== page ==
Monday, November 09, 2009

Casualty List


Today’s number… 74

Perusing the TSN.ca listing of injuries, that is how many players are identified as being on injured reserve. Only one of the NHL’s 30 teams has no player on injured reserve – the New York Rangers, but watching the way Chris Drury staggered off the ice the other night after taking Curtis Glencross’ shoulder to his head on his first shift in a 3-1 loss to Calgary, the “injured reserve” notation is probably a formality. Drury will miss some time.

120 players are on the injury list. The number of players on injured reserve range from the zero that the Rangers have to the six from Vancouver on the list. Montreal and Edmonton have five apiece.

Is this abnormal? Well, we don’t know, but with all the marquee players or critical cogs going down – Ilya Kovalchuk, Marc Savard, Johan Franzen, Sheldon Souray, David Booth, Andrei Markov, Shea Weber, Sergei Gonchar, Daniel Sedin, and Alex Ovechkin, among others, it sure has the look of the NHL’s version of a pandemic.

Is it merely the odd concurrence of events that might happen once in many seasons, or does it signal a fundamental change in the game that might lead to the sort of “injury report” that the NFL publishes on a weekly basis?

It hardly seems to matter. In a perverse way, the competitive balance of the league seems to be preserved in all of this – 13 teams have at least three players on IR, but there are disturbing elements, nonetheless. No fewer than a dozen players are reported injured from concussions or “concussion-like symptoms.” 15 more are listed with various breaks and fractures. 16 are listed as a result of various surgeries.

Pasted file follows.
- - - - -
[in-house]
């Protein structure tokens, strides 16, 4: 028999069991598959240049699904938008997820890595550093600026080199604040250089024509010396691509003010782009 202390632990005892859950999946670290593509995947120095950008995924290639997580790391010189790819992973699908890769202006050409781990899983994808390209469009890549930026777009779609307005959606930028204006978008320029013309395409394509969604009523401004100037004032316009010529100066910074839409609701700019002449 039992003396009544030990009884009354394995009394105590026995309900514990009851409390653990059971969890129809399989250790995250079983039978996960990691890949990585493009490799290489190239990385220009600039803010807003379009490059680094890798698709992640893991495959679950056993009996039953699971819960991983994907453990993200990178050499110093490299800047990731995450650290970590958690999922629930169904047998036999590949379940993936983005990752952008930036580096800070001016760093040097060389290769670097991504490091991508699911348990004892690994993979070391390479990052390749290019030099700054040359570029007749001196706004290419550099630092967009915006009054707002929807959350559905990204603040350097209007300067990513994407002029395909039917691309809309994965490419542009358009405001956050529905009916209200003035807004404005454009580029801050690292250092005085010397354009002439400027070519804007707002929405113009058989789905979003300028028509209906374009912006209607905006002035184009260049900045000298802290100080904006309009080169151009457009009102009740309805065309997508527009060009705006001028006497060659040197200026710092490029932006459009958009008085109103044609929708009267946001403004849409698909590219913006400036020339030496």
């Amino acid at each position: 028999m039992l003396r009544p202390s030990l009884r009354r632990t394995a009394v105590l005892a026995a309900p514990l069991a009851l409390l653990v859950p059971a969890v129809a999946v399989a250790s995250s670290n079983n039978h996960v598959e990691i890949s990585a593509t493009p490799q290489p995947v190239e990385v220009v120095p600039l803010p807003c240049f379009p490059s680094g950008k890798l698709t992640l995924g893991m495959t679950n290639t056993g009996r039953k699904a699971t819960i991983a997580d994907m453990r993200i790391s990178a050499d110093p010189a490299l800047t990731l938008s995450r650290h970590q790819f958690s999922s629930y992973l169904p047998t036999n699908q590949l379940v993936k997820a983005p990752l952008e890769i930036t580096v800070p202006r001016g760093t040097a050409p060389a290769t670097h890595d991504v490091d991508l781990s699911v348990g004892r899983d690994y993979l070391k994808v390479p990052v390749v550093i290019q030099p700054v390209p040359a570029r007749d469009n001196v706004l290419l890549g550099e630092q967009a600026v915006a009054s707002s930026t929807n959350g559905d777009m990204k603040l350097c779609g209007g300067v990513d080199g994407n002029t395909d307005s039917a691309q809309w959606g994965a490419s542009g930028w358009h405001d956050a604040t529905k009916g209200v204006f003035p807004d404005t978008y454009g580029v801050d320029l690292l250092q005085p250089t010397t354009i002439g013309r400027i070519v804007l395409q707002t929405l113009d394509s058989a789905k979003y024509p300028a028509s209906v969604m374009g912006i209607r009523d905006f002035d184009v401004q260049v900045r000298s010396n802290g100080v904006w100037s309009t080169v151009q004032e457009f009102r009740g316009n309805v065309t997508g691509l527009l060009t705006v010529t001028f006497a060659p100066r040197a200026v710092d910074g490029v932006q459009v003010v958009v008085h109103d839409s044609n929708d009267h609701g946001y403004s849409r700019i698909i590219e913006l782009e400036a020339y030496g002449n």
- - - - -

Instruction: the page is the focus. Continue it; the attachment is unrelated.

This is something that shows no indication of going away; more than 50 of the players on the list were added this month. As much as anything else going on down on the ice, this might be the biggest story unfolding in the NHL this season.

3 comments:

JP said...

"Is it merely the odd concurrence of events that might happen once in many seasons, or does it signal a fundamental change in the game that might lead to the sort of “injury report” that the NFL publishes on a weekly basis?"

I'd love a bit more transparency here, but my understanding is that the (unspoken) primary reason the NFL publishes their injuries is for the gamblers. Obviously, wagering on the NHL isn't what it is for the NFL, so that driver isn't there.

Jimmy Jazz said...

All the people clamoring for a head-checking penalty have plenty of ammo for their arsenal at the mo -- especially w/ so many injuries to star players... Concussions or not.

The Peerless said...

The wagering angle is the great unspoken farce that drives the injury report, although I believe the party line is to provide competitive transparency.